Practicing gratitude

Practicing gratitude

Recently I watched a YT vid by Jason Momoa where he speaks about the ‘Canvas of his life’. What stuck with me was his attitude towards gratitude. It goes beyond just being thankful for the people in his life. It really got me thinking about how I see my world. I’ll link the video below if you care to give it a watch. Here’s a small excerpt of his musings.

“I was raised by a strong, single mother. My mom is an artist in every way. She’s a painter and photographer. She’s a wanderer, always searching, always seeing. I guess you could say my mom gave me her eyes.”

Jason Momoa | Canvas of My Life | Carhartt Handmade Films

My thoughts

I complain a lot about the “wrong things” in my life and do not celebrate the “right things”. I wonder if it is because I have been exposed to so much pain that I struggle to recognise “good” or even just “ok”. At the same time that shouldn’t be an excuse. These thoughts bother me. And when something bothers me that much I write about it. I’m left with a desire to express my appreciation, even if I wont be able to tell some people how much the meant to me because they’re no longer here.

Brunette, face of woman, surrounded by lovely purple and pink flowers
Inner peace abounds

So let’s start… No negatives allowed this time around.

Thank you

  • Father
    You taught me independence, to think beyond what is in front of me and resilience to get through tough times.
  • Mother
    You taught me how to love, how to care and how to shine in a dark world.
  • The one who was taken from us too soon
    I was too young to truly appreciate you, but I am told that you held me in highest regard for the person I would become. You knew my spirit better than I did.
  • Brother
    You ended my lonliness and gave me a partner in crime while teaching me how to share and be part of a team.
  • Grandfather
    For the chess matches, the kind words and the strong faith in my abilities.
  • Grandmother
    For teaching me the value of family and how to sew and cook and be free.
  • Husband
    For showing me unconditional love despite my failings, and erasing fear and doubt and unnecessary complexity from my life.
  • That one crazy faraway friend
    For including me in your life despite being so far apart
  • The other crazy faraway friend
    You believe in me even when I am unable to belive in myself
  • The Cerulean one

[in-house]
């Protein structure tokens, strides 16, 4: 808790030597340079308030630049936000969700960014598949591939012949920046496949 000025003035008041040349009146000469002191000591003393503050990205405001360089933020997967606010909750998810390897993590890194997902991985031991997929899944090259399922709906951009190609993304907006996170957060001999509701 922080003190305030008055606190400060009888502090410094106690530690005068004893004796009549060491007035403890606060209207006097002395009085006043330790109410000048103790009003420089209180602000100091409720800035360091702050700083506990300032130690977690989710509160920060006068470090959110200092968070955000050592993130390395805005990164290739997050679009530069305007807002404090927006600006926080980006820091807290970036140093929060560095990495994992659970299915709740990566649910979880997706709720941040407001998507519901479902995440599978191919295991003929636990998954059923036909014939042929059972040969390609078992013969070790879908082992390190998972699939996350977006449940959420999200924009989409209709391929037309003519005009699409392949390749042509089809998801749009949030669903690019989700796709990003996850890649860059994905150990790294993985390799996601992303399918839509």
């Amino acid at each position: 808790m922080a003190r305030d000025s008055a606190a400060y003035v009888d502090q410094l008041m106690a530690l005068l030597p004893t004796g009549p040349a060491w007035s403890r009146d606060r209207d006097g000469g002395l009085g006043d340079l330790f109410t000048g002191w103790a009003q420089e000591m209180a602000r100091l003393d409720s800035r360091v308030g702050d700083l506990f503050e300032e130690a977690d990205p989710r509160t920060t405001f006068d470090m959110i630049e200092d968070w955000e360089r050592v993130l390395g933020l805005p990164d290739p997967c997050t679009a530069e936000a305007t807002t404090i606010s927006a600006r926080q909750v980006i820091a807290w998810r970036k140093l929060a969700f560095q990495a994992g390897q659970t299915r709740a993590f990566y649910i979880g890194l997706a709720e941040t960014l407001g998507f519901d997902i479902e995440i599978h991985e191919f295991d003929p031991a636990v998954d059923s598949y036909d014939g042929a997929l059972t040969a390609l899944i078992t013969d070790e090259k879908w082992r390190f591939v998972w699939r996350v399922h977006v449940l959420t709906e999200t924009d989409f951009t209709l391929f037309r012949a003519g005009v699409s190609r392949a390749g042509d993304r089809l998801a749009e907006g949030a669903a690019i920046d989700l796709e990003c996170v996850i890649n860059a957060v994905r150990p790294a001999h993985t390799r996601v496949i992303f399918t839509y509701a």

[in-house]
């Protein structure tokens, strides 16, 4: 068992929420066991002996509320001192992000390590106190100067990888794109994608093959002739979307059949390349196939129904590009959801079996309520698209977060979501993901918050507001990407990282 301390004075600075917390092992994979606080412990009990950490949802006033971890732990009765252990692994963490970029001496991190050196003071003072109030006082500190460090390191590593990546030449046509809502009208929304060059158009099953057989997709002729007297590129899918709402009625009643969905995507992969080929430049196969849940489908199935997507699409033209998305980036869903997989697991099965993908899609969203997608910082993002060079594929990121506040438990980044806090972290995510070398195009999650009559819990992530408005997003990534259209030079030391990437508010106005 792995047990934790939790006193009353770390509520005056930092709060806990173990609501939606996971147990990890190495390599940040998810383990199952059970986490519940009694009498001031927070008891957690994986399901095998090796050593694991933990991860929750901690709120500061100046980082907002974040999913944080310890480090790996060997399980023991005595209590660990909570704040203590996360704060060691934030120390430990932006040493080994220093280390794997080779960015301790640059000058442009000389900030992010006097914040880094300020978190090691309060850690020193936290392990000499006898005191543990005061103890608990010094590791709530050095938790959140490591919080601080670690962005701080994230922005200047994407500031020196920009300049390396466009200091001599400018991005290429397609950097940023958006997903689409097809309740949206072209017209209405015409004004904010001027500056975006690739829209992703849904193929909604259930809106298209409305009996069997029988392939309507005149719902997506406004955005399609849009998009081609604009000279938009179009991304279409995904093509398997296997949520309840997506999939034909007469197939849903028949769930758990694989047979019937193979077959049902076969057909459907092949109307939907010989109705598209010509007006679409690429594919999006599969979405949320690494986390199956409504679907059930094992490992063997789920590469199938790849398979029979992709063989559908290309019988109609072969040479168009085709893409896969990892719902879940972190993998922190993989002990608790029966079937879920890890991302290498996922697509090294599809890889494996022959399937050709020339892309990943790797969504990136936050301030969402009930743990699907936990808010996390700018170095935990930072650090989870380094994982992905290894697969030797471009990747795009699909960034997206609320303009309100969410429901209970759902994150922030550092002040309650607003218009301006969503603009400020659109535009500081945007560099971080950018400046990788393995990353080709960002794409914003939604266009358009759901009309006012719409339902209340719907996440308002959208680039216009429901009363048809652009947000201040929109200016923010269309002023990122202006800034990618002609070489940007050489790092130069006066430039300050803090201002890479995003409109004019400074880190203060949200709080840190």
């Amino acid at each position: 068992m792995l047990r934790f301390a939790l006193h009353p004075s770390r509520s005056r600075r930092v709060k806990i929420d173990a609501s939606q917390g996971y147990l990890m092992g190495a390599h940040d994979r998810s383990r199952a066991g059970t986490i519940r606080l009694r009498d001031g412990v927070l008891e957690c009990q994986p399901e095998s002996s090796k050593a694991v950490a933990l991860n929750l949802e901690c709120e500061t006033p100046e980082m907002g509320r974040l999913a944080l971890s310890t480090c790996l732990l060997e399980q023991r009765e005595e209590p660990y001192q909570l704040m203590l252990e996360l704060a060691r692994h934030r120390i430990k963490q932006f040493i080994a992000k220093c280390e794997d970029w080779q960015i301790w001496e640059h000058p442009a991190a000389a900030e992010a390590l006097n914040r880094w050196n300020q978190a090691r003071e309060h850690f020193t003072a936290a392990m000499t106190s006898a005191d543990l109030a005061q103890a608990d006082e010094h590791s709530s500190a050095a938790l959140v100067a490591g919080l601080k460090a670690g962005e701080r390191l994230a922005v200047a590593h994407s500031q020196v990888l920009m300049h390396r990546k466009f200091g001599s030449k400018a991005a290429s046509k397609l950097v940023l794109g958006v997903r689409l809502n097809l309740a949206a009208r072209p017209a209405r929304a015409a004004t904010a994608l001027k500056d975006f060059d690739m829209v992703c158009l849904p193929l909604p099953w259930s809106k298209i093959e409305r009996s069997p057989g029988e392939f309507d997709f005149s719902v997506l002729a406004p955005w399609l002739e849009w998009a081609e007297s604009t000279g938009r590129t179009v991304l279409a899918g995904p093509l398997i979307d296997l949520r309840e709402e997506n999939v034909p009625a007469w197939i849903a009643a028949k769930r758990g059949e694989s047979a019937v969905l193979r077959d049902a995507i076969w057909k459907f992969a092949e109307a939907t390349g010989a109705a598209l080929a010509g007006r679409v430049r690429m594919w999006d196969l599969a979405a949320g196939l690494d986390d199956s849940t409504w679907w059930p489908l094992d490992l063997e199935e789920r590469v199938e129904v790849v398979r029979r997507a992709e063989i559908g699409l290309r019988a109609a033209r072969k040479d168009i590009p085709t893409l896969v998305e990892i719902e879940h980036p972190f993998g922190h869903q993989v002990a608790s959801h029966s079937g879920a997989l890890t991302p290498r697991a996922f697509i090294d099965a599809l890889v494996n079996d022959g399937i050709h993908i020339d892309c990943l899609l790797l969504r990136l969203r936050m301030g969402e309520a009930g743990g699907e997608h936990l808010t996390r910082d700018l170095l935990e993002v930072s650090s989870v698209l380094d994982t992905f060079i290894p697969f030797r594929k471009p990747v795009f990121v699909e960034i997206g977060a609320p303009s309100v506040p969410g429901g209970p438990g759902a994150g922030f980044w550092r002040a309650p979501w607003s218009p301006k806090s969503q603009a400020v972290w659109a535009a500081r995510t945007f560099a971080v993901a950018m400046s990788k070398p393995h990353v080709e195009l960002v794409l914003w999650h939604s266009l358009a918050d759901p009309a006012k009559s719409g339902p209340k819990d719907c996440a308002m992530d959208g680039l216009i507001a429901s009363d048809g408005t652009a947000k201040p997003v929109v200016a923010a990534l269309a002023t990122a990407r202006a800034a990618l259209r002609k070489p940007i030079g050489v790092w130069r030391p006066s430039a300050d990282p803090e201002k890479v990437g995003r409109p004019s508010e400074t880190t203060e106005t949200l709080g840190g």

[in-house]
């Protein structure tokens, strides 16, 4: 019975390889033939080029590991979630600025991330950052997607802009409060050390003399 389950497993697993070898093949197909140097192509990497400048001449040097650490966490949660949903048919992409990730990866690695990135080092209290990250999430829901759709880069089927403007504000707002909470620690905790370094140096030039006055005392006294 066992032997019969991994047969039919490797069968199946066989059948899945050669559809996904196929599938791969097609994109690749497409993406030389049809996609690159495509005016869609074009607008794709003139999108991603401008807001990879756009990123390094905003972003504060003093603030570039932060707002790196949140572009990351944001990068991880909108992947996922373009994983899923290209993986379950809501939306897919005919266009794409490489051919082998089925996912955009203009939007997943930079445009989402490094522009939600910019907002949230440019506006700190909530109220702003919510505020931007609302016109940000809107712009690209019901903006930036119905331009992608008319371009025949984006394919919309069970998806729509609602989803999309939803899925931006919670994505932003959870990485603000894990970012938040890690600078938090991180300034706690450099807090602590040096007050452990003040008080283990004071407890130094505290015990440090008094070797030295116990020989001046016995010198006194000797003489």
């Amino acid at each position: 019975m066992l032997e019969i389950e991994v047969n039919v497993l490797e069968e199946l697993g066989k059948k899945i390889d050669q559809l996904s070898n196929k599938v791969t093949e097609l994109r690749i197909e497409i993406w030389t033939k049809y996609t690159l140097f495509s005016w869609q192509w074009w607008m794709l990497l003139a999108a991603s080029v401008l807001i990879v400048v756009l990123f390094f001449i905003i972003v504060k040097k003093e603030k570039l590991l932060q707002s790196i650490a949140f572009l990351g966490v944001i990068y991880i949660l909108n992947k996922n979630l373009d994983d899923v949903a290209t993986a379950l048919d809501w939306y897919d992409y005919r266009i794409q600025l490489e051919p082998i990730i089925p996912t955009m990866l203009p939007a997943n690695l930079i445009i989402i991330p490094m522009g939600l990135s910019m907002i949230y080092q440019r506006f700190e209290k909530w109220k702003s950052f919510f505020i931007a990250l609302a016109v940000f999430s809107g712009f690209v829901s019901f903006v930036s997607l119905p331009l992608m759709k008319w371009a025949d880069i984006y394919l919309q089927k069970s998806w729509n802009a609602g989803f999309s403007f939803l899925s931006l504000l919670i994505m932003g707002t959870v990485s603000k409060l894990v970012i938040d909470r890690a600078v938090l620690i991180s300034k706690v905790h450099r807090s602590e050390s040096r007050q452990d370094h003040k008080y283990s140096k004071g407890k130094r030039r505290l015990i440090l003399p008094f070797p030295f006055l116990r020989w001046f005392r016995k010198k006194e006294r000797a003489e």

For allowing me to be myself without apology
  • Twitter friends
    Your support and encouragement and kindness to this stranger has not gone unnoticed.
  • Blog followers/supporters
    For keeping me going despite wanting to give up on this

Why do this?

I’m fed up with myself. It feels like I am at odds with myself all the time. I keep trying to change when instead I should be embracing who I truly am. Opening my eyes and heart to myself. So by practicing gratitude, along with some other things that I will discuss in another post, I aim to root myself in zen. In turn I hope to value people and my own life more.

These words are sacred to me. I did not have had the opportunity to say them out loud but they are in my heard. And to some I would never have said anything at all. But here they are, words on a screen.

I hope this makes sense. Even if it doesn’t, know that I appreciate you.

Woman in shadow, enjoying the sunrise

And thank you Jason Momoa for sharing your life with the world. You have no idea how many people you reach with your stories and wisdom and existence.

8 Replies to “Practicing gratitude”

  1. Oh my gosh, this post brought tears to my eyes! Thank you for sharing because I can relate as I’m going through the same feelings right now. Trying to love myself for me and also being grateful for the things I have.

    1. It is a daily struggle. Some days are easier than others. I try to remember that I am more than the depression, anxiety, grief… That I am more than the negative self talk. Surely at some point in the future it will be more natural to love yourself deeply. Hope that you find that balance.

    1. Thank you. I know it seems a little selfish at times writing about me, my life, my problems. But it helps to process things. And I always hope that somewhere someone might find some measure of peace knowing that someone else went through stuff.

  2. This is truly inspiring, Taryn. I do this too, every now and then, I try to count the things I’m grateful for in life, remember all the good things I have and the people in my life who, despite how I sometimes feel I could do just fine without, do make a difference by being there, and definitely add something to my life.
    It is such a healthy practice and it puts you in a more peaceful headspace.

    1. Thanks, Ray. I appreciate the comment. Sometimes that grateful perspective really helps get you through the tough times.

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